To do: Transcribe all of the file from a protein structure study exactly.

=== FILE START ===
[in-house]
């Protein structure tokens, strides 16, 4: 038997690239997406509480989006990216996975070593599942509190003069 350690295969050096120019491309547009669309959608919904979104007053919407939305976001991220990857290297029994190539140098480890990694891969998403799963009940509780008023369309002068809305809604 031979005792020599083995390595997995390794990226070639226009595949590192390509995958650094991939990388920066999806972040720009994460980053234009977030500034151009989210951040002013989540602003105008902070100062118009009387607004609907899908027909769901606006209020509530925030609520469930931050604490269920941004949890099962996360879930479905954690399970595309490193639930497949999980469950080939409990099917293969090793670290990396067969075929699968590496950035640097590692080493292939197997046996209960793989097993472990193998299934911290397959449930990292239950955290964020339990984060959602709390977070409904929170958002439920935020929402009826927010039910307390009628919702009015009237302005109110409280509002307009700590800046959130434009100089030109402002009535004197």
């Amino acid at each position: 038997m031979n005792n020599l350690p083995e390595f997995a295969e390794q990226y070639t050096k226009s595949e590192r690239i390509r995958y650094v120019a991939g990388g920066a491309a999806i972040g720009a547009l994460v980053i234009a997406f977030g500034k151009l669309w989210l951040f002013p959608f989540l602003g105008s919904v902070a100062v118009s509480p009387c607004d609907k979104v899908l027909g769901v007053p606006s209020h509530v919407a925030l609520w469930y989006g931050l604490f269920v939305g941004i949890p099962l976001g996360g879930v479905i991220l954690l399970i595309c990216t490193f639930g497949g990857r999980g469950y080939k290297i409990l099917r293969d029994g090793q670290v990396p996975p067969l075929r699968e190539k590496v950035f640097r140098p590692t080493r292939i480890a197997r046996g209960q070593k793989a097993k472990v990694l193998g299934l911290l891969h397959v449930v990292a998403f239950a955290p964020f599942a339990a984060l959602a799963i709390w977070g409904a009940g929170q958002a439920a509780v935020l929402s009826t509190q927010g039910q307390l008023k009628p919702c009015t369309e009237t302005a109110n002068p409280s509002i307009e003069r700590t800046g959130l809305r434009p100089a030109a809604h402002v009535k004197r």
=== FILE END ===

[in-house]
């Protein structure tokens, strides 16, 4: 038997690239997406509480989006990216996975070593599942509190003069 350690295969050096120019491309547009669309959608919904979104007053919407939305976001991220990857290297029994190539140098480890990694891969998403799963009940509780008023369309002068809305809604 031979005792020599083995390595997995390794990226070639226009595949590192390509995958650094991939990388920066999806972040720009994460980053234009977030500034151009989210951040002013989540602003105008902070100062118009009387607004609907899908027909769901606006209020509530925030609520469930931050604490269920941004949890099962996360879930479905954690399970595309490193639930497949999980469950080939409990099917293969090793670290990396067969075929699968590496950035640097590692080493292939197997046996209960793989097993472990193998299934911290397959449930990292239950955290964020339990984060959602709390977070409904929170958002439920935020929402009826927010039910307390009628919702009015009237302005109110409280509002307009700590800046959130434009100089030109402002009535004197």
């Amino acid at each position: 038997m031979n005792n020599l350690p083995e390595f997995a295969e390794q990226y070639t050096k226009s595949e590192r690239i390509r995958y650094v120019a991939g990388g920066a491309a999806i972040g720009a547009l994460v980053i234009a997406f977030g500034k151009l669309w989210l951040f002013p959608f989540l602003g105008s919904v902070a100062v118009s509480p009387c607004d609907k979104v899908l027909g769901v007053p606006s209020h509530v919407a925030l609520w469930y989006g931050l604490f269920v939305g941004i949890p099962l976001g996360g879930v479905i991220l954690l399970i595309c990216t490193f639930g497949g990857r999980g469950y080939k290297i409990l099917r293969d029994g090793q670290v990396p996975p067969l075929r699968e190539k590496v950035f640097r140098p590692t080493r292939i480890a197997r046996g209960q070593k793989a097993k472990v990694l193998g299934l911290l891969h397959v449930v990292a998403f239950a955290p964020f599942a339990a984060l959602a799963i709390w977070g409904a009940g929170q958002a439920a509780v935020l929402s009826t509190q927010g039910q307390l008023k009628p919702c009015t369309e009237t302005a109110n002068p409280s509002i307009e003069r700590t800046g959130l809305r434009p100089a030109a809604h402002v009535k004197r």